My adrenaline was a big help in getting in the water, and staying in long enough to paddle out. It quickly faded as soon as the first wave erupted in my face and from then on the piercing cold was constant and hard to ignore. But along with the pain was the most intense feeling of awareness and genuine presence I’ve ever felt. Every part of my body was ringing, I could feel every inch of myself from fingers to toes wake up. It took all my strength to get past the breaking waves, my slow, frozen fingers weren’t working very efficiently.
Once the ocean calmed and white caps weren’t licking at my face I sat upright on my board and looked to my left and right. On both sides were the black hooded figures, again bobbing up and down with the tide. They did not resemble me whatsoever, they were the essence of peace and contentedness compared to my frantic, buzzing energy. I realized then that there were multiple rewards from this sports and many different ways to experience it. For myself, it was an awakening of all my senses. It was an eraser of everything in my head and an electric jolt to my heart. But for them, it appeared to be the thing that brought them tranquility and solace. It was apparent that this was what they knew, this was something they needed.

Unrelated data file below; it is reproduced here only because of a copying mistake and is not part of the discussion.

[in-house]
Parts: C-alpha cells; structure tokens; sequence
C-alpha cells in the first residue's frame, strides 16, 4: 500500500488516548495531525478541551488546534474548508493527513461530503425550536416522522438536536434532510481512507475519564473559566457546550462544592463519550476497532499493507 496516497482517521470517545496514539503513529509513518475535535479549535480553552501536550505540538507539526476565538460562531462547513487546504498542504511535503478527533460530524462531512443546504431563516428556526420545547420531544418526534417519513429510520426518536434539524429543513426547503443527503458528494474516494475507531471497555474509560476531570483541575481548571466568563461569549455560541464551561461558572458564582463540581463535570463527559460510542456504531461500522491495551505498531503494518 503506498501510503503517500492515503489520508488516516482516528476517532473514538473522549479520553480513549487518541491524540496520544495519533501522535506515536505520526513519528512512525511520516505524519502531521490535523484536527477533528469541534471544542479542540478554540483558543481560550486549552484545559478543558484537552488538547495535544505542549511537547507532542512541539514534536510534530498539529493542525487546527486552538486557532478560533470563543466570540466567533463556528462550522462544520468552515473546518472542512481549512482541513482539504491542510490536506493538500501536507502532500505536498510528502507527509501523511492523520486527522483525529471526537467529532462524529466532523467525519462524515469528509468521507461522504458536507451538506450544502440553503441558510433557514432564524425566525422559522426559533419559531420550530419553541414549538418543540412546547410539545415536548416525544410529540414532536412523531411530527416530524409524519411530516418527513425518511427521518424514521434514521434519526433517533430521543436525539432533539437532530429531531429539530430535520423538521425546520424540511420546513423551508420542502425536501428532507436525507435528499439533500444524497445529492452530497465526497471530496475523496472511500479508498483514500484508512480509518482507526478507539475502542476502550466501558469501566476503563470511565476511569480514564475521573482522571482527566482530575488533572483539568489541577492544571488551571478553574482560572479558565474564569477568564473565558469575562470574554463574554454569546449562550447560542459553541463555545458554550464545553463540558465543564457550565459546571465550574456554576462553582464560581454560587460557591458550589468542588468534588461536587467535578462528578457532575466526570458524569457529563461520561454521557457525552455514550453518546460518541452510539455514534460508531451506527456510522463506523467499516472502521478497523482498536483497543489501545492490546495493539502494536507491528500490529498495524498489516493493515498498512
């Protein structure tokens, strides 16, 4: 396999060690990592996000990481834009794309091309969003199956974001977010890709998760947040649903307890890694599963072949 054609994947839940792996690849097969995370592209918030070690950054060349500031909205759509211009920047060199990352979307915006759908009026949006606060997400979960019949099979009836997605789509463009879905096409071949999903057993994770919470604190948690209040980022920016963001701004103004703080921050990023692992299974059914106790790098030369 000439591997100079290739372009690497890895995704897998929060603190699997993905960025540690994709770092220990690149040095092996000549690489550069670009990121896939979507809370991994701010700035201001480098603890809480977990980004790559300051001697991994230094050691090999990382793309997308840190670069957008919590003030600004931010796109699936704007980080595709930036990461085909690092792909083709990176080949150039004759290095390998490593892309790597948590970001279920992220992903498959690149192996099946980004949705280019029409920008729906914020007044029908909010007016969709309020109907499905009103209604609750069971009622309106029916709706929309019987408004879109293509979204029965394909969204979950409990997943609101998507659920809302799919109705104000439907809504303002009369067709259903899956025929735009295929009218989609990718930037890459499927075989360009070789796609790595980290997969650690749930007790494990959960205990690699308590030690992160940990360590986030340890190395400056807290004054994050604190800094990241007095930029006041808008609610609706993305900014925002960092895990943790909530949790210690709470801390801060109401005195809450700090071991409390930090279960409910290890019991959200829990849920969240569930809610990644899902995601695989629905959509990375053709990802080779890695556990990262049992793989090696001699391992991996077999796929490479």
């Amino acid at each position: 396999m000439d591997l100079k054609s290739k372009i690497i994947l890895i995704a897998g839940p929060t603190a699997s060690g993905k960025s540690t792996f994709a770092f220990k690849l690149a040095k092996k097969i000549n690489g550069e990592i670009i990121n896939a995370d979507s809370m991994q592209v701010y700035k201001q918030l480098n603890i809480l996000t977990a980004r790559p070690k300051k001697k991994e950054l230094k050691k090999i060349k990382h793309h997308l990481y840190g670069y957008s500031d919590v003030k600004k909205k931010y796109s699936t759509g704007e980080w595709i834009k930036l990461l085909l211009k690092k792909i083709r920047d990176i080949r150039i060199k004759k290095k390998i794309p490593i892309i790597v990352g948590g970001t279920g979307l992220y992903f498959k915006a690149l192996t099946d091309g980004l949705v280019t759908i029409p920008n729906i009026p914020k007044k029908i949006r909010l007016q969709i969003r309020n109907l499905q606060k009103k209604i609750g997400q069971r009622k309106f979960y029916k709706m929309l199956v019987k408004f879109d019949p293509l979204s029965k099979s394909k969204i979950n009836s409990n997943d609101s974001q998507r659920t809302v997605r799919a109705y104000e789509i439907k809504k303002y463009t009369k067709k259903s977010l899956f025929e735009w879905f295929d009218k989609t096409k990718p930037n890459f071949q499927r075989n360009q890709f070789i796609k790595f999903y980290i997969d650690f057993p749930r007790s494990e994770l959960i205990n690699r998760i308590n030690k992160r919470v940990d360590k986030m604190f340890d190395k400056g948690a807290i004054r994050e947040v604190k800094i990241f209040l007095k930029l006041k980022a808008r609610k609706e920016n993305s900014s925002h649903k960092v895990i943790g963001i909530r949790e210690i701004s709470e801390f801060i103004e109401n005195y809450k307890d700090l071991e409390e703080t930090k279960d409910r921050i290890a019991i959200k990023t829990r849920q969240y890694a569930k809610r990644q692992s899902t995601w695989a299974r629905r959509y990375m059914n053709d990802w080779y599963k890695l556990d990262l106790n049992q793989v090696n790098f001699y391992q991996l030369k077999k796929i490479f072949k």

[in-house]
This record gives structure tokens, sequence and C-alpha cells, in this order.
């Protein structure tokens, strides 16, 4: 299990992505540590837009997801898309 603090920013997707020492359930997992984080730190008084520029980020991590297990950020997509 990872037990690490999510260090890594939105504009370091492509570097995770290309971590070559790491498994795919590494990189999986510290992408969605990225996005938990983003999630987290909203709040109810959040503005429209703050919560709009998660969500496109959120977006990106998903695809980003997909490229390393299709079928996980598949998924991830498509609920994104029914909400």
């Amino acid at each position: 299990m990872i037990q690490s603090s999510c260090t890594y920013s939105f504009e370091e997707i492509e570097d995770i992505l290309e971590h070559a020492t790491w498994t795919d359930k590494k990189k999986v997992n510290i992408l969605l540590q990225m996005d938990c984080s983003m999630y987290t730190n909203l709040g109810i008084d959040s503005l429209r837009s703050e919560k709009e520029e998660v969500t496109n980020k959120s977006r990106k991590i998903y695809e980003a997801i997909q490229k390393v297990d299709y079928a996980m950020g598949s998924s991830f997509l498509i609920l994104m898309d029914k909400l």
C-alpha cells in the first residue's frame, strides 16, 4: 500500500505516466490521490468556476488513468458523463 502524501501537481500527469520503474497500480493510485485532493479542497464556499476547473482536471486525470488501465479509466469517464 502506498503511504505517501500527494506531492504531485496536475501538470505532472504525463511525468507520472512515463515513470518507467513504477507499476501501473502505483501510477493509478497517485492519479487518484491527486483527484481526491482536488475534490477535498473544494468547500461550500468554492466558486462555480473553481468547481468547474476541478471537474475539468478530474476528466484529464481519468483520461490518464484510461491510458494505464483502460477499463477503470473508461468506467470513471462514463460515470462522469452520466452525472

The waves began to swell beneath my board and it was time to give it a try. Try I did, succeed I did not. Numb limbs and
extremities made balancing more challenging than I anticipated and flop, slip, splash I went, into the grey churning water, time after time, with only my ankle strap to pull me upward. Limp limbed and panting, I paddled back to shore and collapsed on the wet sand. Out of everything to feel in that moment it was the pain in my cheeks that caught my attention. I had been smiling, so hard it hurt, the entire time. My remaining adrenaline subsided with a frosty gust of wind and to the towels I ran as fast as my swollen, red feet would carry me. While packing up our gear we talked to a few seasoned surfers but conversations on the beach are brief; it’s too cold to stand around idly. With the elements stacked against them, it’s clear that these guys love what they’re doing and wouldn’t trade it for any fireside, not when the surf’s this good. Hour upon hour there’s a constant stream of people more than willing to surf in weather that would deter most people from taking a walk. There’s no crowd, no one to impress or meet at the beachside bar later on. It’s just like-minded individuals chasing great waves for the sport of it. Live free or die, indeed.
In a 2013 review of the Patagonia R4 Hooded Wetsuit ($529), the owner of Cleanline Surf hailed it as the warmest wetsuit on planet earth. Designed for the most frigid waters (38-49°F), the R4 pairs Patagonia’s Limestone Neoprene outer with a merino wool liner. Designed to be virtually leak-proof, the R4 is made to last twice as long as most wetsuits and is fully warrantied against defects.
Another critical component to any winter surfing attire is footwear. As I learned from experience, you cannot surf if you can’t feel your feet. The 7mm Hyperflex AMP Cold Water Wetsuit Boots ($68.99) feature super-stretch neoprene and a poly fleece lining.
Board style will vary greatly depending on the rider, but for beginners such as myself, Ralph Fatello recommends a softboard and they are more affordable as well. The 9’0” Blacktip Soft Board ($380) is a great option for first time or younger surfers between 120 and 180 lbs.